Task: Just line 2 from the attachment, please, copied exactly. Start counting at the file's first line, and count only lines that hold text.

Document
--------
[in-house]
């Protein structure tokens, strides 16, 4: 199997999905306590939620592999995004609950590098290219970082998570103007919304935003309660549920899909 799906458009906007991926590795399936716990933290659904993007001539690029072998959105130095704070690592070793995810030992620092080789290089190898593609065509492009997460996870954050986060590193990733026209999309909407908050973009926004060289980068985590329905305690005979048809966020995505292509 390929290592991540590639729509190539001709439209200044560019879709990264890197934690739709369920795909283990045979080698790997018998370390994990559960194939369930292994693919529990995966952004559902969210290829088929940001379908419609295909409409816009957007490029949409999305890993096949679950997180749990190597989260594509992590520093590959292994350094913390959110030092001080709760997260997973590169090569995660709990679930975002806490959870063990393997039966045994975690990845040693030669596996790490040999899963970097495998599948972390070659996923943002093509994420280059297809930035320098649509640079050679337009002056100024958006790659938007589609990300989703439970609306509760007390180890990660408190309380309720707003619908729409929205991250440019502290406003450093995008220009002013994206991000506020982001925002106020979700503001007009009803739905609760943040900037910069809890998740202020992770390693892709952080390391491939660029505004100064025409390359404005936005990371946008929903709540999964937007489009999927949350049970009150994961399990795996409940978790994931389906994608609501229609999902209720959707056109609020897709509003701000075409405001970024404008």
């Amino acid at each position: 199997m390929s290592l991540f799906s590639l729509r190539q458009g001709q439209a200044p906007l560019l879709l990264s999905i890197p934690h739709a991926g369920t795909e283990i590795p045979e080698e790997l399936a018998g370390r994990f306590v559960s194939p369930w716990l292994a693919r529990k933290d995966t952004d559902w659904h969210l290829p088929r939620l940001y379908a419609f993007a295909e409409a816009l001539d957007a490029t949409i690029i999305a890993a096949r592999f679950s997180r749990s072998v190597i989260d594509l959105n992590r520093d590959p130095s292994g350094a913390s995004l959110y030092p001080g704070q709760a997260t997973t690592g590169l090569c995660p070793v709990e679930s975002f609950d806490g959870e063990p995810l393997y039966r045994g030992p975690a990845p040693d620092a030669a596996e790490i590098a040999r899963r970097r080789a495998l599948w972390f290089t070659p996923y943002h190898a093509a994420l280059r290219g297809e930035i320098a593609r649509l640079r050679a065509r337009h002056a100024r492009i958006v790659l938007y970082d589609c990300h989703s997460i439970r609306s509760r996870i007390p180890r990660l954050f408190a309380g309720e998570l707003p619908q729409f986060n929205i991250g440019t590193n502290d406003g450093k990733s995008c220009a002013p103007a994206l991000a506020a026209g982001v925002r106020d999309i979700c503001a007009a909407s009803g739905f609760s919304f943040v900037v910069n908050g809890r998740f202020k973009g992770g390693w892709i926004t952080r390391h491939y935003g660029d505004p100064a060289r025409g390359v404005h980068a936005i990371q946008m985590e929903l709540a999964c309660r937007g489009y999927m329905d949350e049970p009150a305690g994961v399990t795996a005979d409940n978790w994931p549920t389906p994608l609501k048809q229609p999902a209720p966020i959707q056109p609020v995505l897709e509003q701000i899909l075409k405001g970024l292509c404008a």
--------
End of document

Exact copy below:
């Protein structure tokens, strides 16, 4: 199997999905306590939620592999995004609950590098290219970082998570103007919304935003309660549920899909 799906458009906007991926590795399936716990933290659904993007001539690029072998959105130095704070690592070793995810030992620092080789290089190898593609065509492009997460996870954050986060590193990733026209999309909407908050973009926004060289980068985590329905305690005979048809966020995505292509 390929290592991540590639729509190539001709439209200044560019879709990264890197934690739709369920795909283990045979080698790997018998370390994990559960194939369930292994693919529990995966952004559902969210290829088929940001379908419609295909409409816009957007490029949409999305890993096949679950997180749990190597989260594509992590520093590959292994350094913390959110030092001080709760997260997973590169090569995660709990679930975002806490959870063990393997039966045994975690990845040693030669596996790490040999899963970097495998599948972390070659996923943002093509994420280059297809930035320098649509640079050679337009002056100024958006790659938007589609990300989703439970609306509760007390180890990660408190309380309720707003619908729409929205991250440019502290406003450093995008220009002013994206991000506020982001925002106020979700503001007009009803739905609760943040900037910069809890998740202020992770390693892709952080390391491939660029505004100064025409390359404005936005990371946008929903709540999964937007489009999927949350049970009150994961399990795996409940978790994931389906994608609501229609999902209720959707056109609020897709509003701000075409405001970024404008």